Drugs in the medical treatment of Cushing's syndrome

David E Schteingart
Expert Opinion on Emerging Drugs 2009, 14 (4): 661-71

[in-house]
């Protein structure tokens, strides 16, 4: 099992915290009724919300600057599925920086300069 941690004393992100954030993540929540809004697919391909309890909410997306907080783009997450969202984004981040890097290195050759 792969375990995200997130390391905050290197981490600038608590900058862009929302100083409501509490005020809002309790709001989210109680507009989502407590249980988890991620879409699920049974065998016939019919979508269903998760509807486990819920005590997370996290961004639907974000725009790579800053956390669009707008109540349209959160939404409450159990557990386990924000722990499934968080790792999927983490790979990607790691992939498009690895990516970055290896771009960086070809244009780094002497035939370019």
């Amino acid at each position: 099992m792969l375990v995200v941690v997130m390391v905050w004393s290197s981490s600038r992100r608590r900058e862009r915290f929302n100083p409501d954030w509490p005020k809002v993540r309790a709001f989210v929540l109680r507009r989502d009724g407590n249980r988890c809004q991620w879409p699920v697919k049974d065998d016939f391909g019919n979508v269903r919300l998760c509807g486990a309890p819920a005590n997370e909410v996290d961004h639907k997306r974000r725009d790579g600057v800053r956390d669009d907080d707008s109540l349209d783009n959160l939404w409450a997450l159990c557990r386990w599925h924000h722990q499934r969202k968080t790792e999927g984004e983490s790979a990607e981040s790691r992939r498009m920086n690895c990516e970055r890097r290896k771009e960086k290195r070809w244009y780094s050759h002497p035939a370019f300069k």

Cushing's syndrome is a complex endocrine condition with potential serious complications if untreated or inadequately treated. Transsphenoidal surgery with resection of a pituitary adenoma is successful in 75 - 80% of patients, but approximately 20 - 25% show persistence of Cushing's, and a similar proportion may experience recurrence within 2 - 4 years post-op. When surgery fails, medical treatment can temporarily suppress excessive cortisol production and ameliorate its clinical manifestations while more definitive therapy becomes effective. We describe pharmacological approaches to the treatment of Cushing's syndrome. Drugs used to suppress cortisol secretion are mostly inhibitors of steroidogenesis. Ketoconazole, fluconazole aminoglutethimide, metyrapone, mitotane and etomidate are in that category. Ketoconazole is in current use while other drugs, although mostly available in the past, continue to have a potential role either alone or in combination. Drugs that suppress adrenocorticotropic hormone (ACTH) secretion are less popular as standard treatment and include cyproheptadine, valproic acid, cabergoline, somatostatin analogs, PPAR-gamma agonists, vasopressin antagonists. Some of these drugs have been tested in limited clinical trials but there is potential therapeutic benefit in analogs with better specificity for the class of receptors present in ACTH-secreting tumors. A third category of drugs is glucocorticoid receptor antagonists. Mifepristone is currently being tested in clinical trials in patients with persistent or recurrent Cushing's disease and in patients with metastatic adrenal cortical carcinoma or ectopic ACTH syndrome not amenable to surgery. We also review replacement therapy after surgery and non-specific drugs to treat complications in patients with severe hypercortisol. The review provides a complete survey of the drugs used in the medical treatment of Cushing's, and new advances in the development of pituitary-active drugs as well as receptor blockers of glucocorticoid action. It also provides avenues for exploration of new drugs active on somatostatin, dopamine and vasopressin receptors. There are effective pharmacological agents capable of chronically reversing biochemical and clinical manifestations of hypercortisolemia in Cushing's syndrome but new drugs are needed with action at the pituitary level.

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